Flooding in parts of central and southern England has caused disruption and misery for hundreds of thousands of people. But how does it compare with similar events in 1947?
Melting snow and heavy rain caused havoc 60 years ago
Global warming is often blamed for freak weather such as the floods which have devastated many parts of England in the last few days.
But just over 60 years ago, in March 1947, as rivers burst their banks across the South, including London, excessive heat was the last thing on people's minds.
Weeks of sub-zero temperatures and heavy snow had caused one of the worst winters on record.
For many people still coping with the emotional after-effects and austerity of World War II the ordeal was not over.
A rapid thaw saw most of the main rivers in the Midlands, southern and north-eastern England burst their banks, with water covering about 700,000 acres of land and causing an estimated £300m of damage - in today's money.
Further rain helped create what the Environment Agency describes as the worst flooding in modern times.
So, how do those who lived through it think it compares with recent events?
Audrey Ray was 13 years old in 1947 when her house in Windsor, Berkshire, was flooded.
She told the BBC: "It seems a lot worse now. It really does. It wasn't so bad here in 1947 as it is now in Gloucestershire.
"It was very different in 1947 to now. We had 10 inches of water where we were, but in those days nobody owned a washing machine or television and nobody had fitted carpets. We had less to lose to the floods.
"There was also quite a bit of warning. We saw the water coming down the gutters. It started at about one o'clock and wasn't coming through the floorboards until nine o'clock, so we had more time to move our stuff."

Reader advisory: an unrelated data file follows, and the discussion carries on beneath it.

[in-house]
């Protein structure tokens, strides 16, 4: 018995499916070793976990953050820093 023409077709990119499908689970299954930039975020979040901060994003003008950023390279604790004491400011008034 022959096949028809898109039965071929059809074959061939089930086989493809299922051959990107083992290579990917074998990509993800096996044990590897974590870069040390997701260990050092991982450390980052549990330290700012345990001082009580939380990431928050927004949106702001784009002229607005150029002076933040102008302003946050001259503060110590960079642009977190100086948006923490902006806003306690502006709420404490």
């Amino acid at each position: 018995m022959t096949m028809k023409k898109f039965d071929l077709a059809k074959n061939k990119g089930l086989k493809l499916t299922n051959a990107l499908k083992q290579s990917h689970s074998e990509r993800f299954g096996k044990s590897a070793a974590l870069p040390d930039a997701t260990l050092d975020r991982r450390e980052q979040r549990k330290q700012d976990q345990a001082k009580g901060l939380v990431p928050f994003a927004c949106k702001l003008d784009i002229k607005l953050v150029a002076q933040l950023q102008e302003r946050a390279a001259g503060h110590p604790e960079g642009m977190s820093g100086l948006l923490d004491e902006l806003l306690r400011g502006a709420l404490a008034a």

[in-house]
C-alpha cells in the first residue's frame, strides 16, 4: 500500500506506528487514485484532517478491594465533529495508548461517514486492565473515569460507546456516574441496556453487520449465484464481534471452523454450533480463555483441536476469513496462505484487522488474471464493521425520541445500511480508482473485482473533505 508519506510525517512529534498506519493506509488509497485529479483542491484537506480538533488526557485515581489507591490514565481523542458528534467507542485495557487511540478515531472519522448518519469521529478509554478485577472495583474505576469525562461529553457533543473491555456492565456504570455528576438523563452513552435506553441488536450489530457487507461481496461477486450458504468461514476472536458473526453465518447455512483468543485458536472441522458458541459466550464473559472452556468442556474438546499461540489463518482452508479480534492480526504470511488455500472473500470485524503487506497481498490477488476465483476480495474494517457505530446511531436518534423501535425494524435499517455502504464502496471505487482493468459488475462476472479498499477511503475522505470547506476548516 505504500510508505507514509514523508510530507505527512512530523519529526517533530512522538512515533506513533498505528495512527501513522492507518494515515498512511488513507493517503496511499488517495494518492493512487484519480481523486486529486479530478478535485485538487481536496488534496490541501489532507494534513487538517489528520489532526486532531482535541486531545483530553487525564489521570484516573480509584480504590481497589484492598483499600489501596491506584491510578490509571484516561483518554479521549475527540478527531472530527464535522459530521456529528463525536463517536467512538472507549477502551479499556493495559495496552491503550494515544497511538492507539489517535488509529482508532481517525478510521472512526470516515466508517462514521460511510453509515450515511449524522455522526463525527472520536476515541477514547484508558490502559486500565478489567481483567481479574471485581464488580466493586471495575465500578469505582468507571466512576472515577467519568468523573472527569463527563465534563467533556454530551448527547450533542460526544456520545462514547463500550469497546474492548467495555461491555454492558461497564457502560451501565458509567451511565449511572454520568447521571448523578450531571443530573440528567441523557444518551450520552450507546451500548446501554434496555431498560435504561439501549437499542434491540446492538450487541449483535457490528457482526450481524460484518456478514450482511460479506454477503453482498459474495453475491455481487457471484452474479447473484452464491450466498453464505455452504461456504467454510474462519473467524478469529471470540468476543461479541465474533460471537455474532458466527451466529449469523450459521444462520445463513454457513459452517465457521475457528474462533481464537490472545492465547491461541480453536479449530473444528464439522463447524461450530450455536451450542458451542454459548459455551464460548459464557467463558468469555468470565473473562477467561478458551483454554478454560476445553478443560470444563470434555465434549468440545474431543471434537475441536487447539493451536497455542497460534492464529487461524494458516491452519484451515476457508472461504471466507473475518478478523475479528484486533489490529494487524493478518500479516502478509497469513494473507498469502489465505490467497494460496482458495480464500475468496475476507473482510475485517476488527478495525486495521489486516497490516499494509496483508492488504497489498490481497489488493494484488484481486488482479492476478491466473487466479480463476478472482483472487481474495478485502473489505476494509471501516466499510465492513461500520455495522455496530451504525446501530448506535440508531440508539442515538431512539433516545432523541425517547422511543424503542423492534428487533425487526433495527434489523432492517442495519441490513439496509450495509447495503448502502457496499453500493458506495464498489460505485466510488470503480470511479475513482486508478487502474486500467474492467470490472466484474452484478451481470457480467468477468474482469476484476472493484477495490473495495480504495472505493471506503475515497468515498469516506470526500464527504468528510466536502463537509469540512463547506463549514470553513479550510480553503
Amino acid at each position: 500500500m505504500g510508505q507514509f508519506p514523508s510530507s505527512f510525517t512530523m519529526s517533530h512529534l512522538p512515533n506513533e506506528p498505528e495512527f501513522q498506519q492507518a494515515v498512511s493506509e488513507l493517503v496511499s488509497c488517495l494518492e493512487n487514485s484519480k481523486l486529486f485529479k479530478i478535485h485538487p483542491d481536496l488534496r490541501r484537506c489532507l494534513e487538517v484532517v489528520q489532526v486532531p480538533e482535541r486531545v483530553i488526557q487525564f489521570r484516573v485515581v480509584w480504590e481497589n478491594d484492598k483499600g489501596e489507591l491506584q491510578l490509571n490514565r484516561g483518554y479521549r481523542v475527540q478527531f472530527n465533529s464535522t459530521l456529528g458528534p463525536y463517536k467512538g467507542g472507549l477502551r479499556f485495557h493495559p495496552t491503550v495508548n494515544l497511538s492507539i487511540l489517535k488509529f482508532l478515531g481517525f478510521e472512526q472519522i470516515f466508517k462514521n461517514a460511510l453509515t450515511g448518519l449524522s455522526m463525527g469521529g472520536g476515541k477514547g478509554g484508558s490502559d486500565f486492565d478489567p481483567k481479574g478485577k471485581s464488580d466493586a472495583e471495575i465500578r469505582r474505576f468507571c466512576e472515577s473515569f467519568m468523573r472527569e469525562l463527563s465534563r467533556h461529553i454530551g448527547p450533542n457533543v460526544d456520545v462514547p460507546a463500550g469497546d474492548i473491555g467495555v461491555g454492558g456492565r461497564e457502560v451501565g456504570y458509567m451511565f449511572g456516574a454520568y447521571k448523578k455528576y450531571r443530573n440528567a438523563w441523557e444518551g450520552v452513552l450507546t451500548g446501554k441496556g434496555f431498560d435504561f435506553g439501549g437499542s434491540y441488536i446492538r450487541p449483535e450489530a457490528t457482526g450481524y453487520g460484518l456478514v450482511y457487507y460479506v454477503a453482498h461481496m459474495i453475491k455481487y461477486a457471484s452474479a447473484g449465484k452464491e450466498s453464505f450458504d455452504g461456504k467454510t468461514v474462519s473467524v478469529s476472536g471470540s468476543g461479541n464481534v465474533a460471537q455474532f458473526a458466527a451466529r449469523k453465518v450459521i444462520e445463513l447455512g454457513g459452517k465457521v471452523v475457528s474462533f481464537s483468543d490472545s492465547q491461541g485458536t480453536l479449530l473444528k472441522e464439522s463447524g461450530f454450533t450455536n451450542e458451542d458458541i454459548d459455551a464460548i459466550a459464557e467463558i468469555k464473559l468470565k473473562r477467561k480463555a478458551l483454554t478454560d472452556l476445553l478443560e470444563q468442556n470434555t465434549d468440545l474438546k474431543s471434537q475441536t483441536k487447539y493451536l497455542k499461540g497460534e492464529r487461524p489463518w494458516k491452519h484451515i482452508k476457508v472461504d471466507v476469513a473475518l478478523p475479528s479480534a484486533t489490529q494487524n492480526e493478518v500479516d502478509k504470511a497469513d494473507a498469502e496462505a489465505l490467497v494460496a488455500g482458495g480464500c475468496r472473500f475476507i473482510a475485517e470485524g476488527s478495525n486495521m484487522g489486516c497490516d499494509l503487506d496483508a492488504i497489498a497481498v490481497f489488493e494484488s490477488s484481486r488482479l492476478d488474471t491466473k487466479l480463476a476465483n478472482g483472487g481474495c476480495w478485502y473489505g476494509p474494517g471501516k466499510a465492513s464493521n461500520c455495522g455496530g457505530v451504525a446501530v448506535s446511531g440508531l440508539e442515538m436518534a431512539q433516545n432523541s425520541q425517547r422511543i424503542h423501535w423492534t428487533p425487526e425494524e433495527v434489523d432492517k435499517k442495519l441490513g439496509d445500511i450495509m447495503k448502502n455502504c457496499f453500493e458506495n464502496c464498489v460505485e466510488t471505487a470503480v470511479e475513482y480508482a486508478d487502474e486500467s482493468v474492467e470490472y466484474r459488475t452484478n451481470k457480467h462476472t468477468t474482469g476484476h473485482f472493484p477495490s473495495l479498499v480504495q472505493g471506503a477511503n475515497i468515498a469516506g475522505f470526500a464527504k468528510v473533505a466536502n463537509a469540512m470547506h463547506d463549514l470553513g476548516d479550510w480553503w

Mrs Ray, who still lives in the same house, added: "I was only 13 at the time and the floods meant I didn't have to go to school for a week, which was wonderful for me.
"Then the Army brought in vehicles called ducks, which could go on land and on the water. They picked up the children and took us to school.
"After the floods subsided, people came round with drying machines. In some people's houses they melted the glue on the furniture. Just before that, the council came round with disinfectant.
"We were also lucky that we had a very, very good summer afterwards - you could leave your windows open from dawn until dusk. It all dried out.
"It was only two years after the Second World War and no-one had nearly as much as we've got now. It must be awful now. It looks worse on television now than it did to us then."
The Environment Agency rates the 1947 floods as a "once-in-a-hundred-years" event.
They cost the UK a total of £12m - equivalent to almost £300m today.
The snow which melted had been up to 1.5 metres deep in some areas, with drifts of between three and five metres.
Added to this, some 4.6 inches or rain fell, with very little being absorbed into the still-frozen ground.
Two sets of extreme weather - a terrible winter and heavy rainfall - had combined to do even more damage to a war-ravaged economy and thousands of people's lives.
Earlier this year, the Environment Agency put out a statement, saying: "Although floods on the scale of 1947 are very rare... history shows they do happen, and could happen again."
According to Audrey Ray, they have.